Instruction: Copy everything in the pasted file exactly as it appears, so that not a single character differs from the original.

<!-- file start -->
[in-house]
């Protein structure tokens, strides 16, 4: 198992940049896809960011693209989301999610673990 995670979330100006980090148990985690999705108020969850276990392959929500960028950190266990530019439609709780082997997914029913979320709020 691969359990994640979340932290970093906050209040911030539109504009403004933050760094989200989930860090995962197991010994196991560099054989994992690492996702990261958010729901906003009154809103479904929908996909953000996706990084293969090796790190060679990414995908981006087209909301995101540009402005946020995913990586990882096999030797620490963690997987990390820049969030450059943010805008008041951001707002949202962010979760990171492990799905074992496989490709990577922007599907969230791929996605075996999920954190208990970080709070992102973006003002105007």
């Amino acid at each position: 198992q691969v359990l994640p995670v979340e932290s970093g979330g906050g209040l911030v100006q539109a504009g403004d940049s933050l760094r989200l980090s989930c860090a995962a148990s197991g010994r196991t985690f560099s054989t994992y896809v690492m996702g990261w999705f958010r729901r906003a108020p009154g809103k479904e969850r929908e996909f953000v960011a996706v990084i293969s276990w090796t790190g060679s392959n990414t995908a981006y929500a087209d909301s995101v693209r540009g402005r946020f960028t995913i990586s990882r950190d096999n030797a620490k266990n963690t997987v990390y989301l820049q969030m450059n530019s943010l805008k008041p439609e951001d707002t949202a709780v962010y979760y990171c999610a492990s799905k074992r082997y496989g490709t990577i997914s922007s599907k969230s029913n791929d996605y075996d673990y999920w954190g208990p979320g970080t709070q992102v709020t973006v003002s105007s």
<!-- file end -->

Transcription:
[in-house]
């Protein structure tokens, strides 16, 4: 198992940049896809960011693209989301999610673990 995670979330100006980090148990985690999705108020969850276990392959929500960028950190266990530019439609709780082997997914029913979320709020 691969359990994640979340932290970093906050209040911030539109504009403004933050760094989200989930860090995962197991010994196991560099054989994992690492996702990261958010729901906003009154809103479904929908996909953000996706990084293969090796790190060679990414995908981006087209909301995101540009402005946020995913990586990882096999030797620490963690997987990390820049969030450059943010805008008041951001707002949202962010979760990171492990799905074992496989490709990577922007599907969230791929996605075996999920954190208990970080709070992102973006003002105007």
């Amino acid at each position: 198992q691969v359990l994640p995670v979340e932290s970093g979330g906050g209040l911030v100006q539109a504009g403004d940049s933050l760094r989200l980090s989930c860090a995962a148990s197991g010994r196991t985690f560099s054989t994992y896809v690492m996702g990261w999705f958010r729901r906003a108020p009154g809103k479904e969850r929908e996909f953000v960011a996706v990084i293969s276990w090796t790190g060679s392959n990414t995908a981006y929500a087209d909301s995101v693209r540009g402005r946020f960028t995913i990586s990882r950190d096999n030797a620490k266990n963690t997987v990390y989301l820049q969030m450059n530019s943010l805008k008041p439609e951001d707002t949202a709780v962010y979760y990171c999610a492990s799905k074992r082997y496989g490709t990577i997914s922007s599907k969230s029913n791929d996605y075996d673990y999920w954190g208990p979320g970080t709070q992102v709020t973006v003002s105007s």